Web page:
How To Test For Heart Failure

Each year, 5 million Americans will suffer from heart failure, a condition in which the heart cant pump blood to other organs in the body. The root cause is not simply a matter of blocked pipes or genetics.

Culprits behind this include narrowed arteries, scar tissue, high blood pressure, heart valve disease, cardiomyopathy (disease of the heart muscle itself), congenital heart defects, infection of the valves (endocarditis), infection of the heart (myocarditis), or a combination of factors.

Coronary Artery Disease is the leading cause of heart failure today.

CAD is a manifestation of atherosclerosis, which results from smoking, high cholesterol, hypertension (high blood pressure) and diabetes.

Sometimes a viral infection, exposure to toxins like lead or alcohol, or genetics can cause a disease in the actual heart muscle, also known as cardiomyopathy. Diabetes, high salt intake, sustained rapid heart rhythms, alcoholism and marked obesity can all be contributors to chronic failure of the heart.

To check if you may have heart health problems, your general practitioner can run several tests to be sure.

Many people avoid getting tested in advance because they fear invasive pokes and prods, but most of these screening tests are very non-invasive. For instance, one test, which is a stress test, has you walking on a treadmill for a specific interval of time through several intensity levels, while an IV-injected tracer moves through the blood, indicating possible obstructions or strain.

Another test, the EKG, simply monitors your heart rhythms through electrical wires with adhesive ends stuck to your chest, arms and legs. An Echocardiogram is simply an ultrasound image taken of your chest, which is as painless as a photograph.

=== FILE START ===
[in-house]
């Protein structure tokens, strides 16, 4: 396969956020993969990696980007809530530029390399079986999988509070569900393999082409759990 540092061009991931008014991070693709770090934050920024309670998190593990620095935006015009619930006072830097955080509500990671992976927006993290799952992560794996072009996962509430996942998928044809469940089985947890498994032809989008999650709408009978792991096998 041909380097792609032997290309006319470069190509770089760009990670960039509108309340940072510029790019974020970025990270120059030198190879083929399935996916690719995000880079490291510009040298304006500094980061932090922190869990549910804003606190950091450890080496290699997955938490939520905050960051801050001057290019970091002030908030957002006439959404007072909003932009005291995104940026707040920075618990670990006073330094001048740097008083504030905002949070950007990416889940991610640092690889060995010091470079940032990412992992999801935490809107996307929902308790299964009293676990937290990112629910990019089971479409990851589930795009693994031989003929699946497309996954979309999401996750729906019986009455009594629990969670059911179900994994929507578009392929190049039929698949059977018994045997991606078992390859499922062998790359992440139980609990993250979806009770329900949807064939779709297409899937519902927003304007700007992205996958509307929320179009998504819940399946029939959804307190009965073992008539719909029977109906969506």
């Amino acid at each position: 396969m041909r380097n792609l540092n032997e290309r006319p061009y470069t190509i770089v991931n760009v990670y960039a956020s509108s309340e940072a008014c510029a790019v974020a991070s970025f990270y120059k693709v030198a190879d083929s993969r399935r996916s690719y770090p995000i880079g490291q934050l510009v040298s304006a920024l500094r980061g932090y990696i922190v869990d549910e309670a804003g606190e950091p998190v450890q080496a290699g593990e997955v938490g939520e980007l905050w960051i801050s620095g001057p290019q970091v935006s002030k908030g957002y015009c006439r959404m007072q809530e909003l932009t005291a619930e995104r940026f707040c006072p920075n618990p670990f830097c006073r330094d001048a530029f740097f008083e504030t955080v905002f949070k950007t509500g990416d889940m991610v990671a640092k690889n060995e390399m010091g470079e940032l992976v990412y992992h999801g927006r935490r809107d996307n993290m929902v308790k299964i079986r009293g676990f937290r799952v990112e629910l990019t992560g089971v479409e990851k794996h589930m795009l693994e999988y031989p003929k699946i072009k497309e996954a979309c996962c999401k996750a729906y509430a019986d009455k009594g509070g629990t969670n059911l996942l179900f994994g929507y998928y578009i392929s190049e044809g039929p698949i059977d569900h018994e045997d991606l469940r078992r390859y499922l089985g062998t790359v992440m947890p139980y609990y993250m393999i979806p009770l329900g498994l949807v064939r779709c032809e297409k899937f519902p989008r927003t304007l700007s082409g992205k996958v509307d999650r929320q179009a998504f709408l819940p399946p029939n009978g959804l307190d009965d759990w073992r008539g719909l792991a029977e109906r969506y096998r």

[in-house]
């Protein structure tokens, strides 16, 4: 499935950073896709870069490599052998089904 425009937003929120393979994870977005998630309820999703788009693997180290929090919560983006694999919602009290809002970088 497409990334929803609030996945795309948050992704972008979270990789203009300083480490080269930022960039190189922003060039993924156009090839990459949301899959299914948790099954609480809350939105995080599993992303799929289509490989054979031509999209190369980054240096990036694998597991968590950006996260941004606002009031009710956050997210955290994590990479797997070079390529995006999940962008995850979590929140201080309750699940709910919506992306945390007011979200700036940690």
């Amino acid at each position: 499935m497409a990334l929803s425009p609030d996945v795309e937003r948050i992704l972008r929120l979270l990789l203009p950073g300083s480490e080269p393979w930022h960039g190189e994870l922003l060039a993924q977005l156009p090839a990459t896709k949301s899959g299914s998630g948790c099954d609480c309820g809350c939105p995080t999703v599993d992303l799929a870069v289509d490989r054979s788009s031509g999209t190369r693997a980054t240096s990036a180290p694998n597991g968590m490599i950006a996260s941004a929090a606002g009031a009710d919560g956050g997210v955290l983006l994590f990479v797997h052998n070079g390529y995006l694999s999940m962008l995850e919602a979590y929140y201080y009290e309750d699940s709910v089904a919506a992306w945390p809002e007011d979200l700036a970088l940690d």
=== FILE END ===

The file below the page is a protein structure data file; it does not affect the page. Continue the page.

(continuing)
Most people are familiar with the usual hypertension/blood pressure test done with a cuff around your bicep. The most invasive test, which is recommended for people with a genetic predisposition, is the Catheriterization, which is a small tube inserted into the artery, which may open an obstruction or insert dye to see where the problem spots are.

If youve been diagnosed with heart failure, then youll need to adjust your diet considerably. An overwhelming amount of evidence suggests the importance of Omega-3 fatty acids, which are found in fish oil supplements. Dr. James OKeefe of the Mid America Heart Institute in Kansas recommends at least 1 gram of fish oil per day and as much as 4 grams for people with high triglyceride levels.

Research shows that this dosage lowers triglyceride levels by 20 to 50 percent, he explains.

In addition, youll be trading in eggs for oatmeal, red meat for fish and hummus instead of chip dip.


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